Councillor Alyas Karmani said: “It’s a very, very stressful process. There is one person in my constituency who has got MS and the assessor was asking silly questions.
The cost to the taxpayer of dealing with appeals against disability benefit refusals in tribunals has more than trebled to £66 million over four years, Justice Minister Helen Grant has revealed.
Shadow work and pensions secretary Liam Byrne urged the Government to stop wasting taxpayers’ money after uncovering figures which showed the estimated cost of tribunals hearing employment and support allowance (ESA) appeals rose from £21 million in 2009/10 to £66 million in 2012/13.
Mr Byrne said the Department of Work and Pensions (DWP) needed to “get a grip” after uncovering the figures in a parliamentary question to the Ministry of Justice.
The figures, disclosed by Mrs Grant, showed that under the coalition Government the cost to the courts service increased by £24 million – up from £42 million in 2010/11.
Mr Byrne laid some of the blame at the door of Atos, the company controversially contracted to run work capability assessments on behalf of the DWP, saying “more decisions are wrong than ever before”.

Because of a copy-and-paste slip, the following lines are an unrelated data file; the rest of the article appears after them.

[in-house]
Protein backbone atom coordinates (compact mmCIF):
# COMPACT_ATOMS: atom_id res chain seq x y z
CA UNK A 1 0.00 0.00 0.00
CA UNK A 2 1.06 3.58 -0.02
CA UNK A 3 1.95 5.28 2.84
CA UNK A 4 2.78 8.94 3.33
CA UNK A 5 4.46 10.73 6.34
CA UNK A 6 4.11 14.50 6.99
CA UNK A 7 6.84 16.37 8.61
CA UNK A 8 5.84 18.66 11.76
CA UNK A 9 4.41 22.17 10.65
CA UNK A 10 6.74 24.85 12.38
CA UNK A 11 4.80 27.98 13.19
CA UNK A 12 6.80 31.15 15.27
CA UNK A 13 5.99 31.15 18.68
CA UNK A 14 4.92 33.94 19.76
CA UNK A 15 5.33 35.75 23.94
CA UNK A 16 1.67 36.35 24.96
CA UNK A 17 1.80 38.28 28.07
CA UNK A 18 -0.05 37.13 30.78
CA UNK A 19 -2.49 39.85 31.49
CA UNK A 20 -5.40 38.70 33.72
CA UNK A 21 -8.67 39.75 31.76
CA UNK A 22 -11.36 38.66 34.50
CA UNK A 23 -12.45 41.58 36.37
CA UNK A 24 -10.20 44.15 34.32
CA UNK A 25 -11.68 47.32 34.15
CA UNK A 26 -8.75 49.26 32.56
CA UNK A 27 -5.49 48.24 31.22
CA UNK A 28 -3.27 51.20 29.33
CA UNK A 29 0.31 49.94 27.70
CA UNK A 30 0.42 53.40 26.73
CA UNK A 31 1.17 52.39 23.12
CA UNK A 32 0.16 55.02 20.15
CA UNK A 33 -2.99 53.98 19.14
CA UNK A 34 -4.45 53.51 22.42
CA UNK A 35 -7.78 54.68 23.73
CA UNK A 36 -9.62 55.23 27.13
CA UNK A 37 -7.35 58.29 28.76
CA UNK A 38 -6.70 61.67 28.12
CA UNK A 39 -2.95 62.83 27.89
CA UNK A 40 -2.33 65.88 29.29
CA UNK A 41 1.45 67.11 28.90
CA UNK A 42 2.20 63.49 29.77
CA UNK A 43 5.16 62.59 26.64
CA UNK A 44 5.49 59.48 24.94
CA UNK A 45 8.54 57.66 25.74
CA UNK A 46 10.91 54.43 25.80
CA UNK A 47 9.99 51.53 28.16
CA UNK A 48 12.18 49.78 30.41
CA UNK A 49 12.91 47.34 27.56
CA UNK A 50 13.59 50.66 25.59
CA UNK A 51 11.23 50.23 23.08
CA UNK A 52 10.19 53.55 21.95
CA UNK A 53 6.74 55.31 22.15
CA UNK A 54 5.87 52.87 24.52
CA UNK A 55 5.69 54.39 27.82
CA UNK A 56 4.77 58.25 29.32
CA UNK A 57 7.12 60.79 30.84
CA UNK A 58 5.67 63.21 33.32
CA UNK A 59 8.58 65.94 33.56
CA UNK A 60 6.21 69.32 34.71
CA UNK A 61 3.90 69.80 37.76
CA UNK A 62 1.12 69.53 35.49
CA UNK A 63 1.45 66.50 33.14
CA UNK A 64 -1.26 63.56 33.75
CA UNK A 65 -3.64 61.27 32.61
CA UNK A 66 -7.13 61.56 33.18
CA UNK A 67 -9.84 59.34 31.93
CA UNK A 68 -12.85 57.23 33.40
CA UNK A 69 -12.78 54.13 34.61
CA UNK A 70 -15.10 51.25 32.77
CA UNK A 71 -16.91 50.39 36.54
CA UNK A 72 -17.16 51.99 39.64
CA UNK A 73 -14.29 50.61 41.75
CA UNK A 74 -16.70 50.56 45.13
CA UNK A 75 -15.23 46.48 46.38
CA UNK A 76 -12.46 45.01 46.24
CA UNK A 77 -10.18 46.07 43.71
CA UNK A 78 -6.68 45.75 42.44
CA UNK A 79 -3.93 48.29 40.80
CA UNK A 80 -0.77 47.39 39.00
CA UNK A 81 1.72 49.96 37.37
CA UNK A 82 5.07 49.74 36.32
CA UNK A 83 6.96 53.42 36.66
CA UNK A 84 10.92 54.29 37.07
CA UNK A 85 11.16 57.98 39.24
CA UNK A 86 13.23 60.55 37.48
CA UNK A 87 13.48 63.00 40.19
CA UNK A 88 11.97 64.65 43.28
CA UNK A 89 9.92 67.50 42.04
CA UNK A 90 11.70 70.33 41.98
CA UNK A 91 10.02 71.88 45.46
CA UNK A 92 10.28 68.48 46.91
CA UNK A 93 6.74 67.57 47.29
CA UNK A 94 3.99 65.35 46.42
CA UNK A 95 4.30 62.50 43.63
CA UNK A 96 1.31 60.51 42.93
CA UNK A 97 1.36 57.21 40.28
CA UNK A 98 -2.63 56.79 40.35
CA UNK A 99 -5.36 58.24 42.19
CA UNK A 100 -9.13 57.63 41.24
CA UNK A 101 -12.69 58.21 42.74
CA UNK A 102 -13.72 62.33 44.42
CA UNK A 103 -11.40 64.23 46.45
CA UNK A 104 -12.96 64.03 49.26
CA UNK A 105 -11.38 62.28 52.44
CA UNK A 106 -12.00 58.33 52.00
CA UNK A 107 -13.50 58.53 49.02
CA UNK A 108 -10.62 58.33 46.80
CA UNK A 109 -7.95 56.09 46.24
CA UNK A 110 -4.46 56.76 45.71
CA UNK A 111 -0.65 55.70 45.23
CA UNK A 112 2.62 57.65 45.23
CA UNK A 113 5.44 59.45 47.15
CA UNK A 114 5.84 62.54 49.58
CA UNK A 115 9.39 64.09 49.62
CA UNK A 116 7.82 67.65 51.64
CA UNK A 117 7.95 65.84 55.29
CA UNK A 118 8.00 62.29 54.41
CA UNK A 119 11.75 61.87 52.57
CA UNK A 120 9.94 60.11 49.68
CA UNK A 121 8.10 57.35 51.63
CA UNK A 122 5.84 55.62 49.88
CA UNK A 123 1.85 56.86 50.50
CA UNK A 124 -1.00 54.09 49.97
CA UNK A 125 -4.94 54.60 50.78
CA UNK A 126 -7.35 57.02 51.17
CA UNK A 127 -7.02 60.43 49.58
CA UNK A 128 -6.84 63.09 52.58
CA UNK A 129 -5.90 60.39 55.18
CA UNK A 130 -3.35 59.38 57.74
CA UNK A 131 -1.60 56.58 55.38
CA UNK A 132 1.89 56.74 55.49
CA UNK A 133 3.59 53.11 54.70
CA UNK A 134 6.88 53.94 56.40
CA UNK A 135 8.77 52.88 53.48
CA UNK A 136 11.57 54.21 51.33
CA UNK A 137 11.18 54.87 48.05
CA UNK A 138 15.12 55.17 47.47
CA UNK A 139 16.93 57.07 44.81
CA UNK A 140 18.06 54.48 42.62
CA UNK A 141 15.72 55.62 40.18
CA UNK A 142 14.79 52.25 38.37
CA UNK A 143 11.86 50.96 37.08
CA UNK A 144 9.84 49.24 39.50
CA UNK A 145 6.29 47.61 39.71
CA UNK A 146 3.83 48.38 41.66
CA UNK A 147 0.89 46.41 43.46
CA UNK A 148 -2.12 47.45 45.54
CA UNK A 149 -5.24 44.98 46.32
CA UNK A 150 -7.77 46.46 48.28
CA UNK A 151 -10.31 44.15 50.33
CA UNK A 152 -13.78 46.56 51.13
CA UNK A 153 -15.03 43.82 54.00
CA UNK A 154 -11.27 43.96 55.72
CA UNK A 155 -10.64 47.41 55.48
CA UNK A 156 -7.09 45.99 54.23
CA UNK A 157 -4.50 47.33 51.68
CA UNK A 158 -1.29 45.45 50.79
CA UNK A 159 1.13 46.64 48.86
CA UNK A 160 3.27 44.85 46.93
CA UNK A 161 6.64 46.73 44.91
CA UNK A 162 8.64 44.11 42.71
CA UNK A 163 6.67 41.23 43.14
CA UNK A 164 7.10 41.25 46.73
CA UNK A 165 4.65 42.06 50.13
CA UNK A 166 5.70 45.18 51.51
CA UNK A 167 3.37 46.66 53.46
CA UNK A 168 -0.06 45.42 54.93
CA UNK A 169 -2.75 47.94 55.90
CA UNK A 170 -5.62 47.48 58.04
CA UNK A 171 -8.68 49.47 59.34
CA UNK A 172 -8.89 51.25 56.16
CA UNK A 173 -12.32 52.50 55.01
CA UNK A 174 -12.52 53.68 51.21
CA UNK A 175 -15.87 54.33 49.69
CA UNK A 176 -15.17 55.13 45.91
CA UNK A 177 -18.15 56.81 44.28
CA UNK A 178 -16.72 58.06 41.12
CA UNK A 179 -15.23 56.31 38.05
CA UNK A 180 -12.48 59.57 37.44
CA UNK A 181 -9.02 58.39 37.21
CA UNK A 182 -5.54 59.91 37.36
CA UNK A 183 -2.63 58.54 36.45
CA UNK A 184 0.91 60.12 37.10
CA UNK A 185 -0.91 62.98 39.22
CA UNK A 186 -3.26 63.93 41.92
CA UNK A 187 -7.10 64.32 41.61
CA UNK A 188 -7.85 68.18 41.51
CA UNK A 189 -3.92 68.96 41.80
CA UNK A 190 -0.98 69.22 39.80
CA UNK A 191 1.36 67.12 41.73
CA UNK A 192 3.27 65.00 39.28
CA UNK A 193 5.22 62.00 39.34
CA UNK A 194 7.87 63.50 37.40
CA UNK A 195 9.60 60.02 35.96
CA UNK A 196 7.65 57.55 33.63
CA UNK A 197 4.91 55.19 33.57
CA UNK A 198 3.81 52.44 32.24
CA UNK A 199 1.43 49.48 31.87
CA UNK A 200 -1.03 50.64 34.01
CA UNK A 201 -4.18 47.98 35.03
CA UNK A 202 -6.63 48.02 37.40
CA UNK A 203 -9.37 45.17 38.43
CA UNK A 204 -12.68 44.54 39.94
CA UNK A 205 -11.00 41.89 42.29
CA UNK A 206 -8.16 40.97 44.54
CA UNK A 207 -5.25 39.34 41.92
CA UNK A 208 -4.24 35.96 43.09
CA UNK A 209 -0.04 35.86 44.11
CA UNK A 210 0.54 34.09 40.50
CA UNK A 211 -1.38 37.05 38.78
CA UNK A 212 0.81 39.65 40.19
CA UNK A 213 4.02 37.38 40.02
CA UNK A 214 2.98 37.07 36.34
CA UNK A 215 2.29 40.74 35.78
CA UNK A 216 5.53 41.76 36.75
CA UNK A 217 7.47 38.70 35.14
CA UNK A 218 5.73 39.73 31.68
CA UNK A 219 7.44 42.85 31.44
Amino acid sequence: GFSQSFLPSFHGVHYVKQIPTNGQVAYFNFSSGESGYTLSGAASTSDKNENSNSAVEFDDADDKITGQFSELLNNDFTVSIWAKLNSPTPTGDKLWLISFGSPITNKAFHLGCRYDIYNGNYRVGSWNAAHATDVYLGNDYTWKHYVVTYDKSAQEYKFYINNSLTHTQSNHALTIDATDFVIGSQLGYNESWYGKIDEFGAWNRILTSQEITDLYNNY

Speaking outside the Commons chamber, he said: “Atos is now spinning out of control and it is costing the taxpayers millions to clean up the mess.
Our comment: Getting more decisions right first time could help get the number of appeals down.
A Hampshire couple, left devastated by the theft of a mobility scooter from their property, have described their delight at the donation of a replacement machine.
Fred (92) and Mary Baker (87) discovered the theft at just before 9am on June 8th, after owning the scooter for only two months. It is thought that thieves accessed the complex in Sholing, Southampton, via the building’s main door, stealing the scooter from the communal hallway.
“I went into the hallway and thought, ‘Oh my God, it’s gone,’” Mrs Baker – an osteoporosis sufferer – told Maxwell Kusi-Obodum, reporting for the Daily Daily Echo.
“It’s disgusting. We are like prisoners in our own home and are stuck indoors on one of the warmest days of the year.”